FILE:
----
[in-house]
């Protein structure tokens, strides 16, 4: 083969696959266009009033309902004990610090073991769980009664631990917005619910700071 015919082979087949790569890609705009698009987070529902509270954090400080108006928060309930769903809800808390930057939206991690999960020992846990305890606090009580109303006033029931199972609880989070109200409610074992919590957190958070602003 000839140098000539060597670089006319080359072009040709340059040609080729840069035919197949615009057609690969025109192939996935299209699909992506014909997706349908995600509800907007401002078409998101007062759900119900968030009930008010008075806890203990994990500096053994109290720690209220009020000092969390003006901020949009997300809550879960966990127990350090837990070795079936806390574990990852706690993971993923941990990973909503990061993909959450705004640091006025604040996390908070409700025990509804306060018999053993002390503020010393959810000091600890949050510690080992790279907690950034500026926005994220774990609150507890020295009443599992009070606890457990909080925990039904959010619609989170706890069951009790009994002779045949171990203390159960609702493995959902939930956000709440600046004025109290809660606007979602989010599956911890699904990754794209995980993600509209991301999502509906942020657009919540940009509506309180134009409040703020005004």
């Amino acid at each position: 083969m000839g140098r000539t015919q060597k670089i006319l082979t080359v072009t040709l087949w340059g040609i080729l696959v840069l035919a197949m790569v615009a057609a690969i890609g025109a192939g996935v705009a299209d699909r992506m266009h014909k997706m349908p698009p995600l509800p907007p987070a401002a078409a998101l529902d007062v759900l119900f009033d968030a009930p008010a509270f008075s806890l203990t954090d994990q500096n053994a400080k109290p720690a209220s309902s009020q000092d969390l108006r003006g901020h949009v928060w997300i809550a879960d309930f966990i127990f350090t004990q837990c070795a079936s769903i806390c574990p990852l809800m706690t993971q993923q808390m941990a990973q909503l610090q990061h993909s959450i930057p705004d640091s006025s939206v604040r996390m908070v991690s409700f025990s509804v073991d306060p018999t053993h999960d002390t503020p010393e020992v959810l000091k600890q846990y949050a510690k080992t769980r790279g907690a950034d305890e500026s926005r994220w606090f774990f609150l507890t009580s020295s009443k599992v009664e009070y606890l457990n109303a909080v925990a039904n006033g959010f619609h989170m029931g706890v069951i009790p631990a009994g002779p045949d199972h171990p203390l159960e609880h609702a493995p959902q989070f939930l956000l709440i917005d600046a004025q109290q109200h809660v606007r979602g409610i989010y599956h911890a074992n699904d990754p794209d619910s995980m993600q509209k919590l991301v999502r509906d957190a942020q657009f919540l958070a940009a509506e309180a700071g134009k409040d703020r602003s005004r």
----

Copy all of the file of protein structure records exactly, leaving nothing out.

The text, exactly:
[in-house]
């Protein structure tokens, strides 16, 4: 083969696959266009009033309902004990610090073991769980009664631990917005619910700071 015919082979087949790569890609705009698009987070529902509270954090400080108006928060309930769903809800808390930057939206991690999960020992846990305890606090009580109303006033029931199972609880989070109200409610074992919590957190958070602003 000839140098000539060597670089006319080359072009040709340059040609080729840069035919197949615009057609690969025109192939996935299209699909992506014909997706349908995600509800907007401002078409998101007062759900119900968030009930008010008075806890203990994990500096053994109290720690209220009020000092969390003006901020949009997300809550879960966990127990350090837990070795079936806390574990990852706690993971993923941990990973909503990061993909959450705004640091006025604040996390908070409700025990509804306060018999053993002390503020010393959810000091600890949050510690080992790279907690950034500026926005994220774990609150507890020295009443599992009070606890457990909080925990039904959010619609989170706890069951009790009994002779045949171990203390159960609702493995959902939930956000709440600046004025109290809660606007979602989010599956911890699904990754794209995980993600509209991301999502509906942020657009919540940009509506309180134009409040703020005004």
């Amino acid at each position: 083969m000839g140098r000539t015919q060597k670089i006319l082979t080359v072009t040709l087949w340059g040609i080729l696959v840069l035919a197949m790569v615009a057609a690969i890609g025109a192939g996935v705009a299209d699909r992506m266009h014909k997706m349908p698009p995600l509800p907007p987070a401002a078409a998101l529902d007062v759900l119900f009033d968030a009930p008010a509270f008075s806890l203990t954090d994990q500096n053994a400080k109290p720690a209220s309902s009020q000092d969390l108006r003006g901020h949009v928060w997300i809550a879960d309930f966990i127990f350090t004990q837990c070795a079936s769903i806390c574990p990852l809800m706690t993971q993923q808390m941990a990973q909503l610090q990061h993909s959450i930057p705004d640091s006025s939206v604040r996390m908070v991690s409700f025990s509804v073991d306060p018999t053993h999960d002390t503020p010393e020992v959810l000091k600890q846990y949050a510690k080992t769980r790279g907690a950034d305890e500026s926005r994220w606090f774990f609150l507890t009580s020295s009443k599992v009664e009070y606890l457990n109303a909080v925990a039904n006033g959010f619609h989170m029931g706890v069951i009790p631990a009994g002779p045949d199972h171990p203390l159960e609880h609702a493995p959902q989070f939930l956000l709440i917005d600046a004025q109290q109200h809660v606007r979602g409610i989010y599956h911890a074992n699904d990754p794209d619910s995980m993600q509209k919590l991301v999502r509906d957190a942020q657009f919540l958070a940009a509506e309180a700071g134009k409040d703020r602003s005004r």